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Psychology: PSYC6000 Workplace Blog & Oral Presentation

A Library Guide to Psychology resources for students and staff of the University of Newcastle

Hello PSYC6000 Students, Welcome to the Help Guide!

School of Psychology

This guide has 10 mini-sections to help you with your assignments 2 and 3.

Before you start, it is strongly recommended that you:

  • read the Assignment Instructions in your Canvas course site
  • read the Grading Scheme for the assignments in your Canvas course site

1. Analyse Your Research Question

Before you start looking for information for your assignment, it is important to analyse your topic and questions. Think about:

  • What the question means and how you should go about answering it.
  • How much information do you need?
  • What kind of information have you been asked to use?
  • Are there any limiters such as time or geographic locations?

Identifying key concepts or keywords in your assignment will help you to locate relevant information more effectively. Also think about similar concepts and alternative terms e.g. intelligence OR IQ, aboriginal OR indigenous. 

These key concepts and keywords will form the basis of your search strategy. 

Watch the video below on topic analysis. What are your key concepts and keywords?

2. Understand the Search Tips and Search Strategies

Once you have identified the keywords included in your assignment question, you can think about how to use these keywords to conduct your search.

Using appropriate search techniques such as Boolean operators, phrase searching, and truncation can make your search more effective.

Watch the video below and learn about the search tips and strategies.  

3. Use Library Search to Find Books and Articles

Library Search is the University of Newcastle Library's main discovery tool. You can find books, journal articles and more by title, author or keyword.

Watch the video below on Library Search and try the Library Search to find books and peer-reviewed journal articles.

4. Find Journal Articles Using Databases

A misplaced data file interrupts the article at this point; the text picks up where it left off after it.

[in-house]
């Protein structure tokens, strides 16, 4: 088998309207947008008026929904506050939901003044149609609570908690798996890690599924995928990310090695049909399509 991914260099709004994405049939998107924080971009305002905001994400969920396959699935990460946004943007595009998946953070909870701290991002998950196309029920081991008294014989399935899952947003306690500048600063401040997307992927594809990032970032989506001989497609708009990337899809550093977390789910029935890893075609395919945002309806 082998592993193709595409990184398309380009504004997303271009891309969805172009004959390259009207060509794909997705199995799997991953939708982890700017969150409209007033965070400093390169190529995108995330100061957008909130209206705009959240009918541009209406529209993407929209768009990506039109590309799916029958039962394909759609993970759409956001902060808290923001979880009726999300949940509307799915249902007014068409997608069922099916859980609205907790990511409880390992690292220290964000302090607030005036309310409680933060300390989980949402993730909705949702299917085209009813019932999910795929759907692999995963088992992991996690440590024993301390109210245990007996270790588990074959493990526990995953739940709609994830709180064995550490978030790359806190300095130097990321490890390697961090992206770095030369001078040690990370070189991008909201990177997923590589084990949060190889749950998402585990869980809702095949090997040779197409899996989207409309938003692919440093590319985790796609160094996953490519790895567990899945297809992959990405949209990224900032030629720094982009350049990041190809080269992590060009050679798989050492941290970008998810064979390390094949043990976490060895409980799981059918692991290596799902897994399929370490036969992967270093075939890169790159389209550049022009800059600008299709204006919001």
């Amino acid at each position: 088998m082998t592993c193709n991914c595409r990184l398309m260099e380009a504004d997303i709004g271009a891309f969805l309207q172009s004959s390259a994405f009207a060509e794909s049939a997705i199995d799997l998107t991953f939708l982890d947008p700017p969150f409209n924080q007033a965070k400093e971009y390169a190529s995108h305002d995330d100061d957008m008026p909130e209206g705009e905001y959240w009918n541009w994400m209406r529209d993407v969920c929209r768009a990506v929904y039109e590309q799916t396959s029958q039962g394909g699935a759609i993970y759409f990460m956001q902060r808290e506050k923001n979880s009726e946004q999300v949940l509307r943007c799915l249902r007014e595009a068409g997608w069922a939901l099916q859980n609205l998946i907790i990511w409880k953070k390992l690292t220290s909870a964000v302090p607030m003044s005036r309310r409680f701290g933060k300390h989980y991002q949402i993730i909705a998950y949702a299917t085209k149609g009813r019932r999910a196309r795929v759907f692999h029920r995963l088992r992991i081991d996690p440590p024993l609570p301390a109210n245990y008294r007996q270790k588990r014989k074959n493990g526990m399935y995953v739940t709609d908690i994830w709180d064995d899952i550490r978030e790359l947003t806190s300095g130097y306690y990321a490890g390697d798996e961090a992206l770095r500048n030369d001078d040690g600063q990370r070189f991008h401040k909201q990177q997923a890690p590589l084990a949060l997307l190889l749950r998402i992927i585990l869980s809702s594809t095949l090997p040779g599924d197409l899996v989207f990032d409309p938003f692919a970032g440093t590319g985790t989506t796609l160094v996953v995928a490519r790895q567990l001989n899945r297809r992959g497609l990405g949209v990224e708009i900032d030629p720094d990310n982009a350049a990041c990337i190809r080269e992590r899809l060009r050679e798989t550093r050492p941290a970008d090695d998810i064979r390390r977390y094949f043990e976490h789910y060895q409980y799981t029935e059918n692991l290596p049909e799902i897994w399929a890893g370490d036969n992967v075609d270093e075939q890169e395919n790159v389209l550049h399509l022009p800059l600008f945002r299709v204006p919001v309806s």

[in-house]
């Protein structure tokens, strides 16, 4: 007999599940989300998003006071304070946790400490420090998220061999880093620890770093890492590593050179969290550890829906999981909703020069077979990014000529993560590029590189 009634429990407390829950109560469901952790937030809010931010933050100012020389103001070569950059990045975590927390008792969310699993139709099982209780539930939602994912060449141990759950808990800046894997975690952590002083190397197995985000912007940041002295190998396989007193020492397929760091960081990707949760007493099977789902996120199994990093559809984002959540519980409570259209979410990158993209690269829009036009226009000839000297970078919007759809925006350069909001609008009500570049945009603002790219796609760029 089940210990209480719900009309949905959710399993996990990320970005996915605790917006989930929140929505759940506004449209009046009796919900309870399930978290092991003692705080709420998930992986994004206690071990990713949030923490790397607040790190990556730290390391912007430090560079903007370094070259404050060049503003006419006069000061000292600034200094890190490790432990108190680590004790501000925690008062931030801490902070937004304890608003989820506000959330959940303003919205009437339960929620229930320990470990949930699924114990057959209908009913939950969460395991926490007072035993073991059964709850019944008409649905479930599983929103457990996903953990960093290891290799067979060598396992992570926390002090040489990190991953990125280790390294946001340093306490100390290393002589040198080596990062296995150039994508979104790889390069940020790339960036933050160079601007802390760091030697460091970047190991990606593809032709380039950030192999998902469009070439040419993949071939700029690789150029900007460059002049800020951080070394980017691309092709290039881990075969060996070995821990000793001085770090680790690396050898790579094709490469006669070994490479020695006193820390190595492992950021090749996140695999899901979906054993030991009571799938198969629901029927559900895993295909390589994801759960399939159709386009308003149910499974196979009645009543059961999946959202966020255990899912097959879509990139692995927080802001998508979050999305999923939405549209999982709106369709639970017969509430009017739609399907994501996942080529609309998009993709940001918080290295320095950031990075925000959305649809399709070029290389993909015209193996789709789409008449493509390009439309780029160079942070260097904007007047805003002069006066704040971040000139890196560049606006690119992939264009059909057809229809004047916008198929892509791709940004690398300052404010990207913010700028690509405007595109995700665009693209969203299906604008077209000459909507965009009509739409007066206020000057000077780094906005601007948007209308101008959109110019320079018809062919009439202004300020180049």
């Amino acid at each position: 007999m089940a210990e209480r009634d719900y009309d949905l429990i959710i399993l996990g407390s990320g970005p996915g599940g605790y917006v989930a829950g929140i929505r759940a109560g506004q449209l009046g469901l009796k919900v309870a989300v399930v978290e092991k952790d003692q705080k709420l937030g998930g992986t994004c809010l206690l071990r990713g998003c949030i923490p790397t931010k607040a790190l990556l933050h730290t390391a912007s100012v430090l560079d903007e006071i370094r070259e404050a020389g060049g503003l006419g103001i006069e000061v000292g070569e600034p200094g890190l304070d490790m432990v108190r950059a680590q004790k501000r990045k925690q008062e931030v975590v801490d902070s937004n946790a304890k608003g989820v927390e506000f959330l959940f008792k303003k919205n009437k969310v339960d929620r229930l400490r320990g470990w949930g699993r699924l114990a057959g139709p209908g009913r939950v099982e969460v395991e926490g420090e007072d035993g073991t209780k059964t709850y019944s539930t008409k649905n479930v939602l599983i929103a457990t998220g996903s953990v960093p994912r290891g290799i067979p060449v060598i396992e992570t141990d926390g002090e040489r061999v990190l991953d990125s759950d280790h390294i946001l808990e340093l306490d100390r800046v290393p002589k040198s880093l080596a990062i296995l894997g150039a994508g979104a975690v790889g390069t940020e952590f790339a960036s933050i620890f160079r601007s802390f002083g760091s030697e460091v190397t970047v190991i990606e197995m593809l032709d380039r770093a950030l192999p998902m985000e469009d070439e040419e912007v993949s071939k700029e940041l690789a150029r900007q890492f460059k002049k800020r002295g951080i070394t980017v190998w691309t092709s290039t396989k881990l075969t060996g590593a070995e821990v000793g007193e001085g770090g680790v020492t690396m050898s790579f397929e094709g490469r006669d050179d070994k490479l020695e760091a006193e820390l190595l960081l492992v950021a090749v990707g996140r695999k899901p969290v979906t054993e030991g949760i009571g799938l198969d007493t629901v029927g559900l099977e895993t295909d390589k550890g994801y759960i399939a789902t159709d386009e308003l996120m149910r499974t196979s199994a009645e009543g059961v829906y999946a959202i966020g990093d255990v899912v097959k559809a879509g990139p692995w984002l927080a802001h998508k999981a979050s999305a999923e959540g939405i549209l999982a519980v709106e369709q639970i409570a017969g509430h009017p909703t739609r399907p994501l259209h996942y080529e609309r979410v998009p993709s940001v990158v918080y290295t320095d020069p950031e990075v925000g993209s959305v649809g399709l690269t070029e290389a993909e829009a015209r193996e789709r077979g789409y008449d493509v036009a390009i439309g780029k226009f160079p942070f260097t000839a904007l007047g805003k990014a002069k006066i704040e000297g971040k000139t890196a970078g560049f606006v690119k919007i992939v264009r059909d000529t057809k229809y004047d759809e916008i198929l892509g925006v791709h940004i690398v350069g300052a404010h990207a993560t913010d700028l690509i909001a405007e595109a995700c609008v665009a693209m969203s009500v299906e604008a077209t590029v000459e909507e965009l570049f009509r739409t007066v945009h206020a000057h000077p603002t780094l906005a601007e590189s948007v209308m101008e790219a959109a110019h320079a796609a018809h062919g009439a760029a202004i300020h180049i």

Library journal databases are collections of journal articles. You can find the best databases for your topic on the Psychology Subject Guide.  

Not sure how to use them? Watch the following videos and try your search in

PsycINFO 

 

Psychology and Behavioral Sciences Collection (EBSCO)

 

ScienceDirect Journals

 

Medline 1946- (OVID) and Embase (OVID) and PsycINFO (OVID)

 

Scopus 

Scopus basic search

 

Web of science

5. Evaluate Your Sources Using TRAAP

  • Locating sources appropriate for university assignments takes time and critical evaluation.
  • Understanding how to evaluate information should make it easier for you to choose sources for your assessments.

Watch the following video on evaluating your sources with the TRAAP method. 

 
For more information see our Resource Evaluation Tool

6. Use the APA 7th Referencing Style

  • The APA referencing style is an author-date style. It uses short in-text citations, with full details in the reference list.
  • The reference list should be located at the end of your essay arranged in alphabetical order with hanging indent.
  • Visit the Library Guide to APA style for more details.
  • Watch the videos below on APA and In-text citations and reference list, and see the example reference list in APA 7th style.

Referencing - APA7 from Academic Learning Support on Vimeo.

In-text Citations and Reference Lists

 

References

American Psychiatric Association. (2013). Diagnostic and statistical manual of mental disorders: DSM-5 (5th ed.). American Psychiatric Association.

Burton, L. J. (2021). An interactive approach to writing essays and research reports in psychology (5th ed.). Wiley.